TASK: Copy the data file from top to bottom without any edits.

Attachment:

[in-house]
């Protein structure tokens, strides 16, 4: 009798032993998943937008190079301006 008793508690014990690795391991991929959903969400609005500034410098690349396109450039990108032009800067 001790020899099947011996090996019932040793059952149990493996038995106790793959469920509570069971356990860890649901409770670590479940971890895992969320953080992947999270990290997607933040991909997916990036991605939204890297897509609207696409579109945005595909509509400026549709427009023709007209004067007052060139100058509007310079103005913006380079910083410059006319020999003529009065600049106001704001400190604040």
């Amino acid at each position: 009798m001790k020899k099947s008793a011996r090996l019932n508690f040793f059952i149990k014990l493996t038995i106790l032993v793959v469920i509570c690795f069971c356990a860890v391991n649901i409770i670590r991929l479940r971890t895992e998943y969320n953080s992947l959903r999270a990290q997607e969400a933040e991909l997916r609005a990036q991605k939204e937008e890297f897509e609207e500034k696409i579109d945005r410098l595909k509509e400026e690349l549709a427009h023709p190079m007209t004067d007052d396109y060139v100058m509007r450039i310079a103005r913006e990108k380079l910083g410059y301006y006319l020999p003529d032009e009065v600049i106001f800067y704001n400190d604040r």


[in-house]
């Protein structure tokens, strides 16, 4: 009798032993998943937008190079301006 008793508690014990690795391991991929959903969400609005500034410098690349396109450039990108032009800067 001790020899099947011996090996019932040793059952149990493996038995106790793959469920509570069971356990860890649901409770670590479940971890895992969320953080992947999270990290997607933040991909997916990036991605939204890297897509609207696409579109945005595909509509400026549709427009023709007209004067007052060139100058509007310079103005913006380079910083410059006319020999003529009065600049106001704001400190604040």
């Amino acid at each position: 009798m001790k020899k099947s008793a011996r090996l019932n508690f040793f059952i149990k014990l493996t038995i106790l032993v793959v469920i509570c690795f069971c356990a860890v391991n649901i409770i670590r991929l479940r971890t895992e998943y969320n953080s992947l959903r999270a990290q997607e969400a933040e991909l997916r609005a990036q991605k939204e937008e890297f897509e609207e500034k696409i579109d945005r410098l595909k509509e400026e690349l549709a427009h023709p190079m007209t004067d007052d396109y060139v100058m509007r450039i310079a103005r913006e990108k380079l910083g410059y301006y006319l020999p003529d032009e009065v600049i106001f800067y704001n400190d604040r």